He’s so incredible. He’ll play the bass, the guitar, the drums. It’d literally be me, him and an engineer, facing each other like, “OK, this is what we’re gonna do on this song.” He’d start playing a little guitar riff, I’d start playing with lyrics, then he’d give me the next lyric. It was a very fluid experience. I’m not comfortable writing with so many people, I like to write all my music myself. I’m getting a lot more comfortable with it now, but he was one of those people that I didn’t care. ’Cause he challenged me, always. Literally, he was music. He lived it and breathed it. All he could exude was that, that’s all he cared about. People don’t really know the depth of how talented he really was.

I read he said your name wrong on purpose on national television. 
When they were filming that show on MTV, Mac Miller and the Most Dope Family, that was one of the first times I came out to L.A. I came down, they were like, “Yo, we gotta film for this TV show.” I had no makeup on, in sweatpants, like, “I hate everything right now.” He was like, “All right, bring in the cameras!” They ended up using it for a commercial break preview that was actually on TV. It was literally him like, “This is my artist, Nee-Jawn-Za.” I remember looking up and being like, “I can’t even stand him right now.” I already deal with that so much. But it was funny, he was always joking.

Greatest piece of advice he gave you? 
He would always remind me that it was about the music. I got really lost a lot of the time, just with everything else that comes with the industry. The pressure in just being a human, we all have insecurities. He always told me: “It’s about the music. It’s about creating something so people can feel. At the end of the day, this is what’s most important — that’s it really.” I try to remember that as much as possible.

You just released your Vacation EP. Talk about the creative process and how long it took you. 
“Sad for You” was me getting out of this toxic relationship, which was actually happening. I was in this space where I was freed of that negative energy. I needed to go inward and find myself, so I immediately got back in the studio. I never leave the studio, I’m there all the fucking time. Mac actually helped me figure out how to put a body of work together. He was really conceptual. I studied him. Vacation came easy for me. I immediately had the word, the color. It was pink last time, now it’s gonna be blue, The ocean’s blue, the sky’s blue, I wanted these songs to be more free-spirited and sonically, more vacation-esque.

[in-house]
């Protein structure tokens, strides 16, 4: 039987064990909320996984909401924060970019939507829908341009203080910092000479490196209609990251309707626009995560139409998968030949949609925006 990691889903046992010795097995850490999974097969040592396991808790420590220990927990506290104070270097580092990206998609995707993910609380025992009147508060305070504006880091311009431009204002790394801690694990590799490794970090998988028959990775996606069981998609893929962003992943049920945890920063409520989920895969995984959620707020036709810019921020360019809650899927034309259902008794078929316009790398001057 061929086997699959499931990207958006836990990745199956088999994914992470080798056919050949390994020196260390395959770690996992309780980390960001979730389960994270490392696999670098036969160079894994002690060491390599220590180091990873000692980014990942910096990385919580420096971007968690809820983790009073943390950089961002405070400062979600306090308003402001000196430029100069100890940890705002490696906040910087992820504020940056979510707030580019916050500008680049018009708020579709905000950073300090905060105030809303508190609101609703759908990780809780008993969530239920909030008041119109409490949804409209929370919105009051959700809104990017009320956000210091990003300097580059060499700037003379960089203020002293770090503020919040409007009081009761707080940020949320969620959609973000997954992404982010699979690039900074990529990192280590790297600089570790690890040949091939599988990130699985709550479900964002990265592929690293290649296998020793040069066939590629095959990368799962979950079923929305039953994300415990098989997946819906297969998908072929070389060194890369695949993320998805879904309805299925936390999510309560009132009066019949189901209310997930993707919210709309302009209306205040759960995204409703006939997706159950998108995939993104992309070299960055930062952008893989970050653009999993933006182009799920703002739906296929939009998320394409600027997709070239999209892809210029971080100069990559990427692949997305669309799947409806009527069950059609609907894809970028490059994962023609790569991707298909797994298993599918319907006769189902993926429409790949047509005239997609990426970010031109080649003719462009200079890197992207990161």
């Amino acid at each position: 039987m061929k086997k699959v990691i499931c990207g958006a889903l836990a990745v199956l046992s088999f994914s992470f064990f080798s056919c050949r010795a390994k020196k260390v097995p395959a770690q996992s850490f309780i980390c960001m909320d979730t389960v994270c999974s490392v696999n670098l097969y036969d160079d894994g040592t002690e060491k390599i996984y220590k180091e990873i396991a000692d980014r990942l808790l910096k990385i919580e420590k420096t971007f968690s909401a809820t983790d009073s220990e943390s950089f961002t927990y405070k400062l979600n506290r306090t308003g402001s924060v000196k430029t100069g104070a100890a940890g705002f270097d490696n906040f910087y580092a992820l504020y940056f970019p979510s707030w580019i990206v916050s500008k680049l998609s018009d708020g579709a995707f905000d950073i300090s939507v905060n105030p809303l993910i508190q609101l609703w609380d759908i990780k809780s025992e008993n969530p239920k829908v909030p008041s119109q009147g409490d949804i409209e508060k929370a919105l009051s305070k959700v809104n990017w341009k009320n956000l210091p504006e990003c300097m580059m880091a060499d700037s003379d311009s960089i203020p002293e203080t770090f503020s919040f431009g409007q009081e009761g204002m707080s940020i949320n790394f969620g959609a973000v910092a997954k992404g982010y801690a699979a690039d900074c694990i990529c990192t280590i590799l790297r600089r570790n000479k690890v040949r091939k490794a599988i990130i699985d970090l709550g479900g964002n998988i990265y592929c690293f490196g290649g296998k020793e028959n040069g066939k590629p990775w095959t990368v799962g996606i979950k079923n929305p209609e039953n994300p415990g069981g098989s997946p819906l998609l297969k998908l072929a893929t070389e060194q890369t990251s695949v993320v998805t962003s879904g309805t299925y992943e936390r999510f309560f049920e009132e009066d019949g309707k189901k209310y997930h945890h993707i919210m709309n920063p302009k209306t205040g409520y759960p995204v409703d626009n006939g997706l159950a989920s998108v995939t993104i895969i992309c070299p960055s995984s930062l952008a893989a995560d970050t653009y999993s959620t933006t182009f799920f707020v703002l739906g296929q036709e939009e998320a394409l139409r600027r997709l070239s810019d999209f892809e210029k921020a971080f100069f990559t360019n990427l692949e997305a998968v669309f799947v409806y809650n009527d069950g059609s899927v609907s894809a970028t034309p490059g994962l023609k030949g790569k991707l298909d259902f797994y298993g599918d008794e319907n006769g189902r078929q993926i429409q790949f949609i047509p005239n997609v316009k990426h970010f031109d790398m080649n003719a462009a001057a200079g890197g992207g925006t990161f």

The “Me & You” visual — talk about bringing that record to life. 
That song is obviously a happy love song. A cool little vibe between two people. The lyrics are pretty forward: This person can be the happiness, or I could be the vacation that you need. Vacation isn’t set on putting all your eggs in one basket. It’s really exploring yourself, exploring other people. It was perfect for it to be in all these different countries with different men from that area, but ending up at the “Lonely Nights” at the end. It’s me really discovering everything in my head, so it all comes back to me in my own brain.

I love how you can tell a story in your music videos.
I really love it. I would rather do that than just perform it. I like to make little mini movies.

Do you ever want to get into acting at all? 
Oh yeah. I’ve actually done theater my whole entire life, since I was a kid up until high school. People don’t really know that. I got the lead for this musical my junior year but I was playing soccer, I was working to get money to pay for studio time so I could make songs. I had no time for it. I had to let it go, but it definitely gave me a passion for performing. I would love to be in movies, that would be a lot of fun.

What is it you want fans to get from your story? 
It’s cool, I kind of have a rags-to-riches story — even though I’m not at the richest quite yet. I come from Kosovo. My parents fled this war with Serbia, then I was born in Germany, then I lived in the Bronx, then I lived in Chicago. A lot of people don’t get to have the opportunities that I got to have, including my family members that are still over there. Hopefully, my fans get strength and perseverance. You gotta fight through the mud. You have to believe in yourself more than anybody else.

Congrats on Motown. Talk about that journey and your decision to sign with them. 
Thank you! Mac actually let me off his deal — yeah he let me off the deal before he passed away. It was something we both agreed on. I was like, “Look, I have these people interested in me. It’s a really cool opportunity, would you care if I took this step?” He was totally, completely supportive of it.

I’m gonna cry. 
Trust me, I know. It’s so weird how the world works, because it happened right before he passed. It’s just insane to me. He was just an amazing person. My managers, Barry and Zeke of SinceThe80s (through Motown), brought me this situation. Motown has been so amazing. It’s new still but it’s been a beautiful experience. I absolutely love the entire team here.

What can we expect at the L.A. show at the Mint? 
Just a good live show. I have an amazing band who are absolutely incredible. I’ve been rehearsing and practicing. I want people to walk away and feel like they were a part of something that’s gonna be a lot bigger than what they know now.

Njomza performs at 8 p.m. on Thursday, Feb. 21, at the Mint.